Russia’s Tu-160 Bomber: Just a Giant ‘Missile Truck’ in the Sky?

A pair of Russian Tu-160 strategic missile-carrying bombers conducted a patrol flight over the northern waters of the Barents and Norwegian Seas on a little over a week ago.

In the past year, Russia has increased its presence in the region with regular aerial sorties. The two bombers were escorted by Russian Navy MiG-31 fighter aircraft during the sortie.

“Two Tu-160 strategic missile-carrying bombers of long-range aviation performed a scheduled flight in the airspace over the neutral waters of the Barents and Norwegian seas,” a spokesperson for the Russian Ministry of Defense told Tass. “The flight lasted over 8 hours.”

Crews of Russian long-range aircraft regularly perform flights over the neutral waters of the Arctic, the North Atlantic, the Black and Baltic seas and the Pacific Ocean, the ministry added, and further noted, “The aircraft of Russia’s Aerospace Force perform all their flights in strict compliance with the international rules of using the airspace.”

The Su-160 strategic bomber has been one of the aircraft deployed in such patrol missions. In early February, two of the aircraft took part in a planned flight in the airspace over the neutral waters of the Barents, Greenland and Norwegian seas, the ministry had reported. That flight lasted about twelve hours.

While twelve and even eight hours in the sky might seem longer than most people would want to spend in an airplane, last September two crews onboard a Tu-160 broke a record for the longest non-stop flight for the aircraft – and were in the air for more than twenty-five hours, and covered a distance of more than 20,000 kilometers.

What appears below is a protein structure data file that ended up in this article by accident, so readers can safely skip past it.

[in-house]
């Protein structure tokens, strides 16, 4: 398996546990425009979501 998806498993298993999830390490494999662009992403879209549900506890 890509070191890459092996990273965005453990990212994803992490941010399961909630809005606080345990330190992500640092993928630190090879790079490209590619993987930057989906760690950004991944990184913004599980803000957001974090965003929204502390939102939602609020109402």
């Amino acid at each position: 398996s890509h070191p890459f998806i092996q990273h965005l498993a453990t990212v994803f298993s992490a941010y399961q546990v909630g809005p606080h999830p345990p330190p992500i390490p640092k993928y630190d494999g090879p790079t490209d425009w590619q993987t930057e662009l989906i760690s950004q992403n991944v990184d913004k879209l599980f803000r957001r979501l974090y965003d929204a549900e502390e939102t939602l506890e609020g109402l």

The two Tu-160 bombers, which were commanded by Major-General Oleg Pchela and Lieutenant Colonel Sergei Volkovitsky respectively, took off and landed at Engels Air Force Base outside of Saratov. During that twenty-five-hour flight, the pair of bombers flew over the neutral waters of the central part of the Arctic and Pacific Oceans as well as the Kara, Laptev, East Siberia, Chukchi, and Barents Seas. The aircraft was refueled mid-air three times from six IL-78 tankers. A previous record was set in 2010 during which two Tu-160 bombers remained airborne for twenty-four hours twenty-four minutes.

The Tu-160 “White Swan” (NATO reporting name “Blackjack”), is a legacy airframe that is the fastest as well as the largest and heaviest bomber ever built. It is outwardly similar to the American Rockwell B-1 Lancer, which actually spurred the development of the Soviet-designed aircraft.

While the B-1 is a smaller bomber in the classical sense – meaning it flies to targets to deploy its bomb load – the Tu-160 can operate as a stand-off weapons platform, where missiles are launched from bomb bay doors. After which, the “White Swan” would speed off at Mach 2+. 

t was the only Soviet-designed bomber not to carry any defensive weapons, which is why it is routinely escorted in patrol missions by fighter aircraft such as the MiG-31.

Peter Suciu is a Michigan-based writer who has contributed to more than four dozen magazines, newspapers and websites. He regularly writes about military small arms, and is the author of several books on military headgear including A Gallery of Military Headdress, which is available on Amazon.com.



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